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Ask U.S. Congress to reconsider Henoko relocation plan

  • March 5, 2020
  • , Okinawa Times , p. 2
  • JMH Translation

By Sumiyo Henna, U.S. special correspondent


With regard to the decision made by the U.S. and Japanese governments to transfer the U.S. military’s Futenma airbase to Henoko in Nagono City, U.S. Senate Minority Leader Chuck Schumer acknowledged that the plan has been deeply criticized from both the environmental and human rights perspectives and that such criticism will continue.


Schumer made this comment in response to an email sent by Maria Shimabukuro, an associate professor at New York University, who resides in Schumer’s electoral district. Shimabukuro’s email requested the discontinuation of the plan to build a new base. The words of support from one of the most senior members of the U.S. Congress give us hope at a time when many in Congress are rallying around the two governments’ “Henoko only” proposal.


In his congressional career, Schumer has been involved extensively in economic issues and played leadership roles within the Democratic Party. Although he has not been directly involved in the Okinawa base issues, Schumer was close to President Obama and was stunned to hear that the Japanese prime minister had resigned to take responsibility for the issue of the aging U.S. Marine base. Since then, Schumer apparently took an interest in the Futenma relocation issue.


About a year after the Japanese prime minister’s abrupt resignation, then-Chairman of the Senate Armed Services Committee Carl Levin (Democrat), then-Ranking Member John McCain (Republican), and then-Chairman of Senate Foreign Relations Committee’ Subcommittee on East Asia and Pacific Affairs Jim Webb (Democrat) requested the U.S. Defense Department to abandon the Henoko relocation plan. The three also proposed an alternative plan that involved distributing portions of the troops and facilities at Kadena base to other bases in Japan and Guam, and then moving the helicopters stationed at Futenma to Kadena.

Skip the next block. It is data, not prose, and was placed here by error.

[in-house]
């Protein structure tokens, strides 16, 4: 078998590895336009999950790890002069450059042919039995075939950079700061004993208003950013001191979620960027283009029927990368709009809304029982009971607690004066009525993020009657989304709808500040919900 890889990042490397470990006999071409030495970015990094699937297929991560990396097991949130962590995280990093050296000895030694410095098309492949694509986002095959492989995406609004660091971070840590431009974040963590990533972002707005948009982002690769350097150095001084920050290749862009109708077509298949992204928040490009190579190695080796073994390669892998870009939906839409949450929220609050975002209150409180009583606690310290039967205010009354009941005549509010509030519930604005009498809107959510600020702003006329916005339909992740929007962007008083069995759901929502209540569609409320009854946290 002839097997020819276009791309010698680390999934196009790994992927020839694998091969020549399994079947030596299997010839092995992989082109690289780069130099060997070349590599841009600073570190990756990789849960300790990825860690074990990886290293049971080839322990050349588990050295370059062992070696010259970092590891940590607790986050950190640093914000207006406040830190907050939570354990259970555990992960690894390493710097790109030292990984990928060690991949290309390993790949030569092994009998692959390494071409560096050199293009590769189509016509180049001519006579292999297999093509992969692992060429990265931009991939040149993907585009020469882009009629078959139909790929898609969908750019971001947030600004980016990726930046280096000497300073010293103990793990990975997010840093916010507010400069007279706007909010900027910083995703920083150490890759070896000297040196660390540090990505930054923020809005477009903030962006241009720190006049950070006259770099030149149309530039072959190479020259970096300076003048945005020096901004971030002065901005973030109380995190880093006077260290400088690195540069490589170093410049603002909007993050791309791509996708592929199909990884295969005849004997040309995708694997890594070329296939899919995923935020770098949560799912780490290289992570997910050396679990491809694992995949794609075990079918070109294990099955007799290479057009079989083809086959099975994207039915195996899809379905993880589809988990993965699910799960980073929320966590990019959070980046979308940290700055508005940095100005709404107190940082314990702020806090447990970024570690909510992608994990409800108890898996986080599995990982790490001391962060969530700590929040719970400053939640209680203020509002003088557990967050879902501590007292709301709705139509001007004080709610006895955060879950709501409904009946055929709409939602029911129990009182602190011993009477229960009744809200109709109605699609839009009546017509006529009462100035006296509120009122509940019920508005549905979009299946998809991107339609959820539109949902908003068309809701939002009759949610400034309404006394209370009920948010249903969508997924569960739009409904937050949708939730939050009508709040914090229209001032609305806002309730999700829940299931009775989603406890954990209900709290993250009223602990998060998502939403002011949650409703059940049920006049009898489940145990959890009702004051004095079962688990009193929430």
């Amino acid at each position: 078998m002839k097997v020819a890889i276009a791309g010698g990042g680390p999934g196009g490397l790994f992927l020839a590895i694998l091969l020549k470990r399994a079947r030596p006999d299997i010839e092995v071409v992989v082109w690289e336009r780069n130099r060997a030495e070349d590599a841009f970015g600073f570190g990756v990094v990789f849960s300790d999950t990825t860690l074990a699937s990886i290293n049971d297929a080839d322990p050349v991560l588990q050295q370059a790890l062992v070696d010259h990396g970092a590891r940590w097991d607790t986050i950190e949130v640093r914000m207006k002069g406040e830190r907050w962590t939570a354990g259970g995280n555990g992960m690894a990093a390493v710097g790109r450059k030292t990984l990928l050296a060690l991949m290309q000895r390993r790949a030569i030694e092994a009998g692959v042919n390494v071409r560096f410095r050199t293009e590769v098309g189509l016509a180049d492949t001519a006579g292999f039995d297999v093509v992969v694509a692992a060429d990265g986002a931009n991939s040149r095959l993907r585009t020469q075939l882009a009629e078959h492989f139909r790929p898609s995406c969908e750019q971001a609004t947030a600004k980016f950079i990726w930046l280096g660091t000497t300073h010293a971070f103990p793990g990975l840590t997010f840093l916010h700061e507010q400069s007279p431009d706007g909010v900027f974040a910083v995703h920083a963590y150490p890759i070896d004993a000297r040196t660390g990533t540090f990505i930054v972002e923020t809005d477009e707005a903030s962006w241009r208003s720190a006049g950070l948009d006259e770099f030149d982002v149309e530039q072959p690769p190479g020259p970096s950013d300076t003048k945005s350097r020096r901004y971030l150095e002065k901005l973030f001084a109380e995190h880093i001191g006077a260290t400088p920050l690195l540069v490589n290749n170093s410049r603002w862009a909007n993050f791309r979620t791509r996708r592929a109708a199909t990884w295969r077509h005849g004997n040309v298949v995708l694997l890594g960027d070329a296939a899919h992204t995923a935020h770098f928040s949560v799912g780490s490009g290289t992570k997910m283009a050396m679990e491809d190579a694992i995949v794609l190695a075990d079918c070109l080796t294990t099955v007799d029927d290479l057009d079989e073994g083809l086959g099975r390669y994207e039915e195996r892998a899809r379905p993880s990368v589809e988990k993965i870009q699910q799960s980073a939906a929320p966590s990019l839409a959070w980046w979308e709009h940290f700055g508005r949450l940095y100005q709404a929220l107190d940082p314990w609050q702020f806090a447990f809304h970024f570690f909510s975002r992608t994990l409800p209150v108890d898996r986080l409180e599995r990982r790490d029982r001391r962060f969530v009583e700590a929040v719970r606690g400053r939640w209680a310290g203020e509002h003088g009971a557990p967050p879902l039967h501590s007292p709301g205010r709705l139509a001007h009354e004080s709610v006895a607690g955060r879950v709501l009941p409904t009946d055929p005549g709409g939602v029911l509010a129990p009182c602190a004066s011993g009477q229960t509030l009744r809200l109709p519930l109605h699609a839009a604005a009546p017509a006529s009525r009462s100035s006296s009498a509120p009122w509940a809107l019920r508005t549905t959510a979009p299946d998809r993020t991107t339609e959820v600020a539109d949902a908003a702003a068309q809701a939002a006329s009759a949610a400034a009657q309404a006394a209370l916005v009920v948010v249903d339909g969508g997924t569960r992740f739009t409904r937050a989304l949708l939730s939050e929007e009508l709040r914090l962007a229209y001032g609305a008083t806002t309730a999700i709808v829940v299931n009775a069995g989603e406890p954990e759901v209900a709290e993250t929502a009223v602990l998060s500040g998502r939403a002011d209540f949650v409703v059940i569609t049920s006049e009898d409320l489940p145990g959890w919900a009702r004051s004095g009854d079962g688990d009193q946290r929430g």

The proposal signified a rejection by prominent lawmakers who exerted influence over national defense and military issues of the two governments’ premise that “Henoko is the only option.” The senators concluded that the government plan at the time was “unrealistic, unworkable, and unaffordable.”


Since then, Senators Levin and Webb have left Washington. Senator McCain passed away after changing his position and supporting the Henoko relocation plan following Okinawa Governor Hirokazu Nakaima’s approval of the Henoko landfill work.


Now there is no trace of congressional opposition to the Henoko relocation plan in Washington, D.C.


But there are still powerful senators like Schumer in Congress who enjoyed close ties with Levin and McCain and have knowledge of their opposition that once cornered the Defense Department.


Today, on a spring-like day in Washington D.C., preparations for the next presidential election are well underway.


Senate Armed Services Committee Chairman James Inhofe has announced that his committee will discuss and formulate the outline of the FY2021 National Defense Authorization Act by mid-May, ahead of schedule, in order to avoid having to deliberate until the end of the year.


In Okinawa, the issue of Oura Bay’s soft seabed that has recently emerged is presenting a new obstacle, so the claim of past lawmakers that the plan is “unworkable” seems to ring truer than ever.


Governor Denny Tamaki, who is opposed to Henoko relocation, should collaborate with U.S. lawmakers like Schumer who have shown understanding for this view, while pursuing all possible approaches, including pursuing the matter of the defense authorization act before the end of March. It is equally important for Americans who live in the U.S. and support Okinawa’s cause to put pressure on Congress.


McCain once told us that he was opposed to the Henoko relocation plan because it was not in the U.S. national interest. We should ask Congress to reconsider the Henoko issue. U.S. lawmakers have a responsibility to take a second look at whether the concerns presented by Levin and others have truly been resolved.

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